Fiction

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 FICTION


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I was dating my yoga class. It was going all right. Which is to say, the sex was pretty fantastic but otherwise I was beginning to lose interest. I’m thinking of one Saturday afternoon in the summer. We ended up browsing for Father’s Day gifts at Crate & Barrel in Soho, and I found myself standing amid a throng of blown-glass vases, staring at the class as if from a stranger’s perspective and wondering if we could realistically marry someday . . . maybe find a loft in Brooklyn with a gigantic bed and so forth.
   Then, as if my mind wouldn’t allow a single pleasant thought, I asked myself, Am I just projecting romance onto an otherwise lifeless relationship?
   A few days later, I lost my job. And I felt so drenched in worthlessness on the way home that I practically expected a policeman to grab me and say, “All right, buddy, you’re coming with me.” The more uncertainty loomed, the more I wanted to stay in the relationship. Was it mere desperation?
   Ah, I decided, to hell with the questions! So as to prove my love, I would take my yoga class to the movies. Then dinner. And then back to my place for a drink. (Actually, I was secretly hoping we’d go back to Julia’s apartment. She’s an interior decorator.) I made phone calls. I ordered twelve tickets. There are thirteen in the class, but Sarah, the endocrinologist, had come down with the flu, and thus sent her regards.
   I hadn’t even made it to the theater when my newfound surge of confidence began to wane. On tenth street, for instance, I found myself peering into the windows of a Pilates studio, watching the women stretching before the class had commenced, tying their hair into buns, and raising their ankles carefully to their chins. I stepped back to see a human heart of condensation had formed on the glass. I watched it fade. And then someone punched me in the shoulder.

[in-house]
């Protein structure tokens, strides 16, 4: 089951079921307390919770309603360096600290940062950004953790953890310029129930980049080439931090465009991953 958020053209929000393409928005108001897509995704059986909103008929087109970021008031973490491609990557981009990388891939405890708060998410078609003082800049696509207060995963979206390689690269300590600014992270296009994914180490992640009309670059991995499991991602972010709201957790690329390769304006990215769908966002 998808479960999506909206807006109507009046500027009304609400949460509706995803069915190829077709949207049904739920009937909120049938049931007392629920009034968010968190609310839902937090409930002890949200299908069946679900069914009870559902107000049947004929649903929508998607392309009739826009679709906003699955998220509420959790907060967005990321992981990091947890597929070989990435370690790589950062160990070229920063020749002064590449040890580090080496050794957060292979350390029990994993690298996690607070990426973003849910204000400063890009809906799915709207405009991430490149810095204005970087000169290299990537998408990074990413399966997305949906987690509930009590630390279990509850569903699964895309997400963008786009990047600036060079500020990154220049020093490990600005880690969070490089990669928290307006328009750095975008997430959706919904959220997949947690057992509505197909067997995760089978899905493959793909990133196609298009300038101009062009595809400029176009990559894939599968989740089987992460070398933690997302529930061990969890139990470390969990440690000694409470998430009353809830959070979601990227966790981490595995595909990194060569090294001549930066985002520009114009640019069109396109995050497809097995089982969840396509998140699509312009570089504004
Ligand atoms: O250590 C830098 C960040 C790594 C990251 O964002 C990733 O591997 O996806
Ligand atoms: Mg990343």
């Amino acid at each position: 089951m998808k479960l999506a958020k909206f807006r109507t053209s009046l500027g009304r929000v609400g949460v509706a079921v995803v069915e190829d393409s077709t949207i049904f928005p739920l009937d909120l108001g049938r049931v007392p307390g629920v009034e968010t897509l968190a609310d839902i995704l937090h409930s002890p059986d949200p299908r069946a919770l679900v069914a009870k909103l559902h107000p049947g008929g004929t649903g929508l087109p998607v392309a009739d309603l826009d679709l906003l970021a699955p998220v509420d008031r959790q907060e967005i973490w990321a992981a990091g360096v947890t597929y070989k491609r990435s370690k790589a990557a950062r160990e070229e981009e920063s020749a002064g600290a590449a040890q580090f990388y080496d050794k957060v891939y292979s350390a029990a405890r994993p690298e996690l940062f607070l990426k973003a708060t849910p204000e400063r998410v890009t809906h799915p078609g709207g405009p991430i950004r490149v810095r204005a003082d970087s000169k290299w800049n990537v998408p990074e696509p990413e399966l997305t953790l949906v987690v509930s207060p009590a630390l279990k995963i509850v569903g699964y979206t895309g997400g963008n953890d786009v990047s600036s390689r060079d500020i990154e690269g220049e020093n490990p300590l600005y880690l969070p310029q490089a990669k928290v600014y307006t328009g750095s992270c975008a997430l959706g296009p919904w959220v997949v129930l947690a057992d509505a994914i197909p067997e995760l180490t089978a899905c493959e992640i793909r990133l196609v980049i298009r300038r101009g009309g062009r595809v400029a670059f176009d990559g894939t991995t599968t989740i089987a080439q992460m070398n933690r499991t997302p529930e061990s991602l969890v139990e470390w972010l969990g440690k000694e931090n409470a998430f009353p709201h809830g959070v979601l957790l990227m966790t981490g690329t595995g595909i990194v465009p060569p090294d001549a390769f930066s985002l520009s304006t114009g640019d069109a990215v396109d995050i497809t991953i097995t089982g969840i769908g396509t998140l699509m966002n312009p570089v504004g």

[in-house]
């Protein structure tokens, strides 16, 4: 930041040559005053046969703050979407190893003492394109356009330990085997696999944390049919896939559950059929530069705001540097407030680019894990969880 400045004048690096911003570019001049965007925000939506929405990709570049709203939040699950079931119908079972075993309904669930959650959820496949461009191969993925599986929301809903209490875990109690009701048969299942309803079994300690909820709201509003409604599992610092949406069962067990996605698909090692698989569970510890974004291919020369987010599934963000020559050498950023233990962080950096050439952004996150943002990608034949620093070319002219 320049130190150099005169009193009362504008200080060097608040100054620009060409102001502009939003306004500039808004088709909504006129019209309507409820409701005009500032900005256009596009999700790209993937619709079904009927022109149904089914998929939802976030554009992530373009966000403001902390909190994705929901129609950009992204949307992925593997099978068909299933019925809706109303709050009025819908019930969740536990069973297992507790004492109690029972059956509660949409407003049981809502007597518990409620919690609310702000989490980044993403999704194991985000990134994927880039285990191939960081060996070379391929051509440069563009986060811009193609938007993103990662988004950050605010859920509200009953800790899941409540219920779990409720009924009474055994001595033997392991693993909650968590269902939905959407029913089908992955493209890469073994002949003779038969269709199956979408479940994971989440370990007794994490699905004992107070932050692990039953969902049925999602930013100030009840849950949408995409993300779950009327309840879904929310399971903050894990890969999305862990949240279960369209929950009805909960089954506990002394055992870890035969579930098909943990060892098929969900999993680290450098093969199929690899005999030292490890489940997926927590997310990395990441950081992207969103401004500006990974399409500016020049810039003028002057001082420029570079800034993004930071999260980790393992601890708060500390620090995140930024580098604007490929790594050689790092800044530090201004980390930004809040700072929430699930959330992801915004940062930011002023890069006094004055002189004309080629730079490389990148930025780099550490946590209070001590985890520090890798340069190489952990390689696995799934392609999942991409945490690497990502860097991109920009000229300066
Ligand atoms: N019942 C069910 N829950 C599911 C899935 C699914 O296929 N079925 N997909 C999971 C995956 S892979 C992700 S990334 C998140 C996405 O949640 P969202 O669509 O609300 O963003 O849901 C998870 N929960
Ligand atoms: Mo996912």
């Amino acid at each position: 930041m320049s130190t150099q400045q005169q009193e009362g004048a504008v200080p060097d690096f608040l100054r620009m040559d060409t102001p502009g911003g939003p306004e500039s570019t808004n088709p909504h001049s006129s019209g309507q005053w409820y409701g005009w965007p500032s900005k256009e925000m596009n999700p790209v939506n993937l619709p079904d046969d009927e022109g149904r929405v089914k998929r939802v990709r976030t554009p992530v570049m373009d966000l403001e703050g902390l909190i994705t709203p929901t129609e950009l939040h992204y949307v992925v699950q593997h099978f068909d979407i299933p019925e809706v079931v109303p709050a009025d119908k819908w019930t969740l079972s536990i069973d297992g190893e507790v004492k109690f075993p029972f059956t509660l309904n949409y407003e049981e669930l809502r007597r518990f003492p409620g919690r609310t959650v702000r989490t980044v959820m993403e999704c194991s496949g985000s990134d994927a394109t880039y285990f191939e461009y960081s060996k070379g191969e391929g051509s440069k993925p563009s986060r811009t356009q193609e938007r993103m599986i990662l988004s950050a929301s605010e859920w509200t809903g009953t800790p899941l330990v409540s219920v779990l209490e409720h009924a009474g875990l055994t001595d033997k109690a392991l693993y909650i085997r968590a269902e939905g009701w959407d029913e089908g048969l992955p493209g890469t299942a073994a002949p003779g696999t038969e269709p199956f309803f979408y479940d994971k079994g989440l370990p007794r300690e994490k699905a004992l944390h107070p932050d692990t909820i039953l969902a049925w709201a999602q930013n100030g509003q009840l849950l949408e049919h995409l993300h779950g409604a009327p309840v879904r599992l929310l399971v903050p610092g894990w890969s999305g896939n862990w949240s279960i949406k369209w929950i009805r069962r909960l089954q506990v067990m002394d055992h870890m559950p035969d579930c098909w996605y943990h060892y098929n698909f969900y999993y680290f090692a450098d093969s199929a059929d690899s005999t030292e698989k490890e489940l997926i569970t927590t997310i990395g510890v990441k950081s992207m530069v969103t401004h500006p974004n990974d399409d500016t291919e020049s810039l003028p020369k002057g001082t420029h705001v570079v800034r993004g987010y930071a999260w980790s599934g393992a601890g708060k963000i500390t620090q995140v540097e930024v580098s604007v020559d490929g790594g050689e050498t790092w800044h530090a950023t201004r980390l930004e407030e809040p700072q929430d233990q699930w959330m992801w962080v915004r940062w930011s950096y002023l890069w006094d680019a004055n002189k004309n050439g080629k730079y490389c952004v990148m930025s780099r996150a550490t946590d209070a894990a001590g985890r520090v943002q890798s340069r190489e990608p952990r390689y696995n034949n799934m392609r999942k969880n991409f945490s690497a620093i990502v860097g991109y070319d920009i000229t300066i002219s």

“Perv!”
   “Stacey,” I said, wincing from the pain. She was the strongest member in the class, a science professor who ran an intramural field hockey league on weekends. She was covered in freckles. “Is this what you do?” she said, “when we’re not around?”
   “No,” I said, “I swear!”
   She punched me again.

Of course, everyone but Lauren had arrived. Lauren was always running late, and Karen, whom Daniel (the only guy in the class) always referred to as a “J.A.P.,” started in right away: “Fucking Lauren just shows up all late so all the attention is on her.”
   “Karen,” I said, kissing her on the forehead, “sweetie, don’t be so angry.”
   “Oh, like you never get angry,” she said.
   “What’s that supposed to mean?”
   “You’re right,” Stacey chimed in, “he’s a cold fish.” And wouldn’t you know, while I was hugging Karen, trying to prove my warmth, I spotted Lauren standing cross-armed in front of an Adam Sandler poster, her cheeks enflamed.
   “Hey, everybody,” I said idiotically, “Lauren’s already here. We love you, Lauren!” Daniel went up to Lauren and kissed her longingly on the cheek, squeezing her thigh. The fucker.